xMotion in Magnetic FieldsHall EffectThermal Conductivity of MetalsRatio of Thermal to Electrical ConductivityProblemsCHAPTER 7: ENERGY BANDS152153156156157161Nearly Free Electron Model164Origin of the Energy GapMagnitude of the Energy Gap165167Bloch Functions167Kronig-Penney Model168Wave Equation of Electron in aPeriodic Potential169Restatement of the Bloch TheoremCrystal Momentum of an ElectronSolution of the Central EquationKronig-Penney Model in Reciprocal SpaceEmpty Lattice ApproximationApproximate Solution Near a Zone BoundaryNumber of Orbitals in a BandMetals and ms182CHAPTER 8: SEMICONDUCTOR CRYSTALS185Band Gap187Equations of Motion191.Physical Derivation of k FHolesEffective MassPhysical Interpretation of the Effective MassEffective Masses in SemiconductorsSilicon and GermaniumIntrinsic Carrier ConcentrationIntrinsic MobilityImpurity ConductivityDonor StatesAcceptor StatesThermal Ionization of Donors and 98200202205208209209211213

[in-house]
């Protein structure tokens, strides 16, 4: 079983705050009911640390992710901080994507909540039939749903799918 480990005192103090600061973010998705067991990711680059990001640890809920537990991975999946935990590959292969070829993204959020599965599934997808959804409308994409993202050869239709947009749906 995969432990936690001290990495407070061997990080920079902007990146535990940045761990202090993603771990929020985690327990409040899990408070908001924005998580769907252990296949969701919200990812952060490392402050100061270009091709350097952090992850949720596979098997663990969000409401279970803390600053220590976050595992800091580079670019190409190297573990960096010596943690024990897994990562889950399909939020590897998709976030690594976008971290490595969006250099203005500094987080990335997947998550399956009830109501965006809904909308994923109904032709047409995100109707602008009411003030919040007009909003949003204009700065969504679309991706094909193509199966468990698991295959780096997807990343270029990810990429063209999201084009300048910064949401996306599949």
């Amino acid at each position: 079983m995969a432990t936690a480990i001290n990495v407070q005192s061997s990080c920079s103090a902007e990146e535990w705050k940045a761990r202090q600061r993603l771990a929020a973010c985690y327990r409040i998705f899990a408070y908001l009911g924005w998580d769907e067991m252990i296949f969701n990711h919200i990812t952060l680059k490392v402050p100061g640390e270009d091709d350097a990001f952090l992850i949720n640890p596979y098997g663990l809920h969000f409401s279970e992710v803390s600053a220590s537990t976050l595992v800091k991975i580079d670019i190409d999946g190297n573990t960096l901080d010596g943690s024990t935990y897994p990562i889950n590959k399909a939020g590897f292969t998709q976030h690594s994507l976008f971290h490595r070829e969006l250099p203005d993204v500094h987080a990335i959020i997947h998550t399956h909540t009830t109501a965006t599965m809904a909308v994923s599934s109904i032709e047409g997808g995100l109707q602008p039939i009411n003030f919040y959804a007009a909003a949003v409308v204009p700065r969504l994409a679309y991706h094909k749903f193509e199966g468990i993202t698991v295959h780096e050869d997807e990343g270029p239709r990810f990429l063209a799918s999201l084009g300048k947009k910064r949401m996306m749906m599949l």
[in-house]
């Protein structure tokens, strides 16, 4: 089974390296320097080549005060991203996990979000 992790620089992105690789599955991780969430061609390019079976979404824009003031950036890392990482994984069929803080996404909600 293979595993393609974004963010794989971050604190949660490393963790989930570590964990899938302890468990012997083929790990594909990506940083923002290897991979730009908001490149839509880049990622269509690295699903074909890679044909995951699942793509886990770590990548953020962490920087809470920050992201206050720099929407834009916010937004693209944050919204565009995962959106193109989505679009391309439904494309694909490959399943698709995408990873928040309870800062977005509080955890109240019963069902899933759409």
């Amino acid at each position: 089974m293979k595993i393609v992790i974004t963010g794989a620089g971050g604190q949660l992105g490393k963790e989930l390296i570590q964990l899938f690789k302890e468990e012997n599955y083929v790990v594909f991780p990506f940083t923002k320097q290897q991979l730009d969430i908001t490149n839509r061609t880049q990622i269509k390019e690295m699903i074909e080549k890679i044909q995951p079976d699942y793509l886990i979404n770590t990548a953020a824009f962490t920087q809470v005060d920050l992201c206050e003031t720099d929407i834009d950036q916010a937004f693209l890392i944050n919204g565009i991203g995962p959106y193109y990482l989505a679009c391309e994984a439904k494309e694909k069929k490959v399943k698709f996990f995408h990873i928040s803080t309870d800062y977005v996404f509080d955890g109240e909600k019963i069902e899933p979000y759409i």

ContentsThermoelectric Effects214Semimetals215Superlattices216Bloch OscillatorZener TunnelingCHAPTER 9:217217Summary217Problems218FERMI SURFACES AND METALSReduced Zone SchemePeriodic Zone SchemeConstruction of Fermi SurfacesNearly Free Electrons221223225226228Electron Orbits, Hole Orbits, and Open Orbits230Calculation of Energy Bands232Tight Binding Method of Energy BandsWigner-Seitz MethodCohesive EnergyPseudopotential MethodsExperimental Methods in Fermi Surface StudiesQuantization of Orbits in a Magnetic FieldDe Haas-van Alphen EffectExtremal OrbitsFermi Surface of CopperMagnetic roblems252CHAPTER 10: SUPERCONDUCTIVITYExperimental SurveyOccurrence of SuperconductivityDestruction of Superconductivity of Magnetic FieldsMeissner EffectHeat CapacityEnergy GapMicrowave and Infrared PropertiesIsotope EffectTheoretical SurveyThermodynamics of the Superconducting TransitionLondon 2262264266268269270270273xi